FWIW I only monitor temp and time, I aim for first crack @ 14 mins, it almost always occurs right on 200°C, my next target is approx 225°C @ 19 mins, my roasts are even and consistent, have yet to have a dud, although naturally some are better than others, overall very happy with my results.

    As far as your moisture variation is concerned, I assume you were roasting from the same batch of beans each time?
    Awesome Yelta, I like your approach! Thanks for that!

    Yeah I want to keep it as simple as possible. So you're a fan of end temp as being a good guide/goal (but also FC occurring in a certain time)... awesome I'll play around with that for sure.

    And yep exactly the same bean and batch weights. But the first batch I dropped at 224 whereas the second was 223, so that may account for the 0.67% difference hehe.

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    Senior Member simonsk8r's Avatar
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    Quote Originally Posted by solace View Post
    When I roast I aim to end at the same temp for the same profile however I ensure I arrive at that temp in the same manner as the ‘template’ profile: i.e. always reach FC at the same time and temp (though time I allow for some slight wiggle room) then end the roast at the same temp after FC (219C)
    That's great, cheers for that!

    Yeah I'm yet to play around with the template profile (I'm assuming that essentially is uploading the old profile that was a great result over it and then as you go with the new roast trying to replicate that curve yeah?), as I need a good profile I'm happy with first, but great to know you approach it with end temp in mind, yet ensure the profile curve is as close as possible to the other.

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    Senior Member solace's Avatar
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    Quote Originally Posted by simonsk8r View Post
    (I'm assuming that essentially is uploading the old profile that was a great result over it and then as you go with the new roast trying to replicate that curve yeah?)
    Spot on!

    Once you find that ideal profile then it really is as simple as keeping your batch weight the same and making some slight variations to your charge temp to account for variables such as ambient temp, humidity, wind sheer (joking - unless you roast outside, that might actually be a variable to consider then!). I find that first minute(ish) of the roast is the most crucial, if you get to turning point at the same time and temp then the rest should fall into place nicely.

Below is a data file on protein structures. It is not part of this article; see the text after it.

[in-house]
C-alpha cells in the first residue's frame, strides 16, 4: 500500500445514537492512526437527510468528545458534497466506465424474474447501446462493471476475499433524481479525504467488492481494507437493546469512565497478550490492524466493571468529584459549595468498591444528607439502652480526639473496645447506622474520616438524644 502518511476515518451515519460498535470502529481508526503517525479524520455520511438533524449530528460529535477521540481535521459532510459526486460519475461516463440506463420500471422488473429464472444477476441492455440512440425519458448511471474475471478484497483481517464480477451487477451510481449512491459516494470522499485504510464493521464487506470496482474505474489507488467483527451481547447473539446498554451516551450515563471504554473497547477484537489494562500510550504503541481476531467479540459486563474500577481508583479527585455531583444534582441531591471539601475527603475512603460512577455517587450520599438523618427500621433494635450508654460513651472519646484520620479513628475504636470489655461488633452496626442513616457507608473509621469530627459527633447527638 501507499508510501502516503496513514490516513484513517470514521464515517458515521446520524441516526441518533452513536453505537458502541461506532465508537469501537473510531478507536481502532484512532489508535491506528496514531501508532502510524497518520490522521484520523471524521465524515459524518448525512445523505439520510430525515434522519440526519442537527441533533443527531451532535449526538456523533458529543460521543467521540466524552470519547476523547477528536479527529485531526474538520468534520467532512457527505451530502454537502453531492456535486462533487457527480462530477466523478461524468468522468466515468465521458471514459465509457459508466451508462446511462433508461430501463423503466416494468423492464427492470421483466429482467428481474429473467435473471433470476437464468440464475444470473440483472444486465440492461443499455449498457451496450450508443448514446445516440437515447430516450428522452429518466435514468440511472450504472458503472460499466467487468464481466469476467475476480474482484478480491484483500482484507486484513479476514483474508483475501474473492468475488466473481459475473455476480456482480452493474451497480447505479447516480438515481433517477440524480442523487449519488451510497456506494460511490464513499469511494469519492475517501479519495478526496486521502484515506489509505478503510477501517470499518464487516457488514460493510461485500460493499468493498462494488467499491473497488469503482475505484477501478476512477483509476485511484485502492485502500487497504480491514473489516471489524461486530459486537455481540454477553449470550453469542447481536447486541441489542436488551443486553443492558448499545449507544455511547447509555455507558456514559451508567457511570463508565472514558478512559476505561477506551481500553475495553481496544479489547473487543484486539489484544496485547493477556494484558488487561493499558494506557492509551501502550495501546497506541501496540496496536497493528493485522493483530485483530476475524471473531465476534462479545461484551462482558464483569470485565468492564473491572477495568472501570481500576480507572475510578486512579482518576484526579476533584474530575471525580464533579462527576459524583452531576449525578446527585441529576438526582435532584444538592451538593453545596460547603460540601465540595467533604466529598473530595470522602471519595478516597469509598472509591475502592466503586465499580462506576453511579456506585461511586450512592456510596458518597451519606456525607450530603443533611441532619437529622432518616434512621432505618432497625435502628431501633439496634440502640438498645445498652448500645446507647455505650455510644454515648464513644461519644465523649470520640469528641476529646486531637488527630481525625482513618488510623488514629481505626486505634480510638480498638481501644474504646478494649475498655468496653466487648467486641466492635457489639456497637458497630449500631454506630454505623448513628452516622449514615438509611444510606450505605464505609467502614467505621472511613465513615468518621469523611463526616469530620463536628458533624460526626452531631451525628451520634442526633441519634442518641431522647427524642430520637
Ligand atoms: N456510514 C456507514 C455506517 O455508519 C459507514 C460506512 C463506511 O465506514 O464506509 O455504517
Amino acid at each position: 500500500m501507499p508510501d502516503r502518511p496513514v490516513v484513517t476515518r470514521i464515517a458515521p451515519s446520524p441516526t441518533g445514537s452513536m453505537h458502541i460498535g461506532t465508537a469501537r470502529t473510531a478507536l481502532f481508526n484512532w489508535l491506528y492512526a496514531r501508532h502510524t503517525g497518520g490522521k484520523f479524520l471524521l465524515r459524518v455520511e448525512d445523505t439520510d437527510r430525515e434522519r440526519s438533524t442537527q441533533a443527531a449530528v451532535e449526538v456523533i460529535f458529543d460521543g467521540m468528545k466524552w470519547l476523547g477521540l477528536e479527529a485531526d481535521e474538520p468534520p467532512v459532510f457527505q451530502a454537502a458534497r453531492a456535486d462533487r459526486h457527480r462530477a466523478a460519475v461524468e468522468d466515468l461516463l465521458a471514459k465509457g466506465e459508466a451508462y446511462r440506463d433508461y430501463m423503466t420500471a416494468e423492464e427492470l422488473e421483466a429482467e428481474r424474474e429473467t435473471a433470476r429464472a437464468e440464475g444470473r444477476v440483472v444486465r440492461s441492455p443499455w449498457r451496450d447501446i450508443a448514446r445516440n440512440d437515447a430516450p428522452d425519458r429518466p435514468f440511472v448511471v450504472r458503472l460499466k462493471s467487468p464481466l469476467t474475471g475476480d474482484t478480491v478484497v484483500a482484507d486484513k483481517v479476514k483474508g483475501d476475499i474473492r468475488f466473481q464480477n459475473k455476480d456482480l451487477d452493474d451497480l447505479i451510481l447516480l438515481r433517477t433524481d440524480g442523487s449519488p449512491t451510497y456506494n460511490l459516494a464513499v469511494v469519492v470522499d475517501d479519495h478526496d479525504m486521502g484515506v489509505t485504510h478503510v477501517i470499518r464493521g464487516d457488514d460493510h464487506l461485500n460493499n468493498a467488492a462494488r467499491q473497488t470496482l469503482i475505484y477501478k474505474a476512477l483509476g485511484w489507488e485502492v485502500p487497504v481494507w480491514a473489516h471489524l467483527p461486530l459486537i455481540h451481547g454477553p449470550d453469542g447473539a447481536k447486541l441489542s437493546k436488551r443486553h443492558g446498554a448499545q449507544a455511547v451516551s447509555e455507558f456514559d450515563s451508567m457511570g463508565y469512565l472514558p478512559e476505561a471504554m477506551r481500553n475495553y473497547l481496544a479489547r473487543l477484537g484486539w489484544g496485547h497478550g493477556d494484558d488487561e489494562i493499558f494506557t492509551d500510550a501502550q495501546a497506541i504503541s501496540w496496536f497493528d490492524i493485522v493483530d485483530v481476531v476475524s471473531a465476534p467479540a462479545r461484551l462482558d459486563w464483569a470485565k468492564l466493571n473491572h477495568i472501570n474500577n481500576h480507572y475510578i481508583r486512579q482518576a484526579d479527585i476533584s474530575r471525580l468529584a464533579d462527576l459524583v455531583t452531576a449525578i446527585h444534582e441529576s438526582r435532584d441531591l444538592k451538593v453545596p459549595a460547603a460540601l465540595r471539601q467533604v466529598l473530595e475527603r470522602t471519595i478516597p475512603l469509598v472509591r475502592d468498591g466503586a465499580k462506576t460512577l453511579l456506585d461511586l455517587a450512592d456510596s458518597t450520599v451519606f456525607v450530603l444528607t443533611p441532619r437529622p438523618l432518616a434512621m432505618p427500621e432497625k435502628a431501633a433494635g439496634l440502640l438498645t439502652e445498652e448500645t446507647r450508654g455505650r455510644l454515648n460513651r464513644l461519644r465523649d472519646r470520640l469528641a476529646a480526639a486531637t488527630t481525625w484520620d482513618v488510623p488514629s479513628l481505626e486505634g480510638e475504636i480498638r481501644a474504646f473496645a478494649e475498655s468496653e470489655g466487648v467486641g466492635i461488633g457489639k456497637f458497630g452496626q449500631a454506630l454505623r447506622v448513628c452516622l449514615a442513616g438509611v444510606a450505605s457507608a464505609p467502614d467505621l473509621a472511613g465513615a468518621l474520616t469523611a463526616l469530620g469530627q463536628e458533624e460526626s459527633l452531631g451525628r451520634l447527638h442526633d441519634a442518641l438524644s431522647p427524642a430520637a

Enjoy the experimentation!
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  10. #10
    Senior Member simonsk8r's Avatar
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    Quote Originally Posted by solace View Post
    Spot on!

    Once you find that ideal profile then it really is as simple as keeping your batch weight the same and making some slight variations to your charge temp to account for variables such as ambient temp, humidity, wind sheer (joking - unless you roast outside, that might actually be a variable to consider then!). I find that first minute(ish) of the roast is the most crucial, if you get to turning point at the same time and temp then the rest should fall into place nicely.

    Enjoy the experimentation!
    Awesome, great to know, thanks for that.

    Ah yep I roast outside nowadays haha so wind shear may be a factor hehe.

    Am pretty sure on the Heatsnob roast monitor you just click load template and then start roast from there. But yeah gotta nail roasts with this new approach first hehe.

    I'd love to just go full manual with the Behmor, but wouldn't really know what I'm doing, so have been going with P1, then manual when I hit rolling FC.

    So I may start with just with doing more roasts, ending it at a set temp (try a few different end temps), if I like how it tastes at that depth, try to replicate, but experiment with HOW I get there next time to see how it affects taste (which I have not much clue where to start with that, but will research)

    Appreciate it

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    Mal Dimal's Avatar
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    Time and Temperature are sort of 'incidental' to be honest.
    I find that much better consistency of outcomes results when controlling the roast via the Rate of Thermal Energy Input - Rate of Rise, etc
    This can be linked to temperature events that you're trying to achieve or maintain and thereafter, time sort of looks after itself...

    Mal.
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    Senior Member simonsk8r's Avatar
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    Quote Originally Posted by Dimal View Post
    Time and Temperature are sort of 'incidental' to be honest.
    I find that much better consistency of outcomes results when controlling the roast via the Rate of Thermal Energy Input - Rate of Rise, etc
    This can be linked to temperature events that you're trying to achieve or maintain and thereafter, time sort of looks after itself...

    Mal.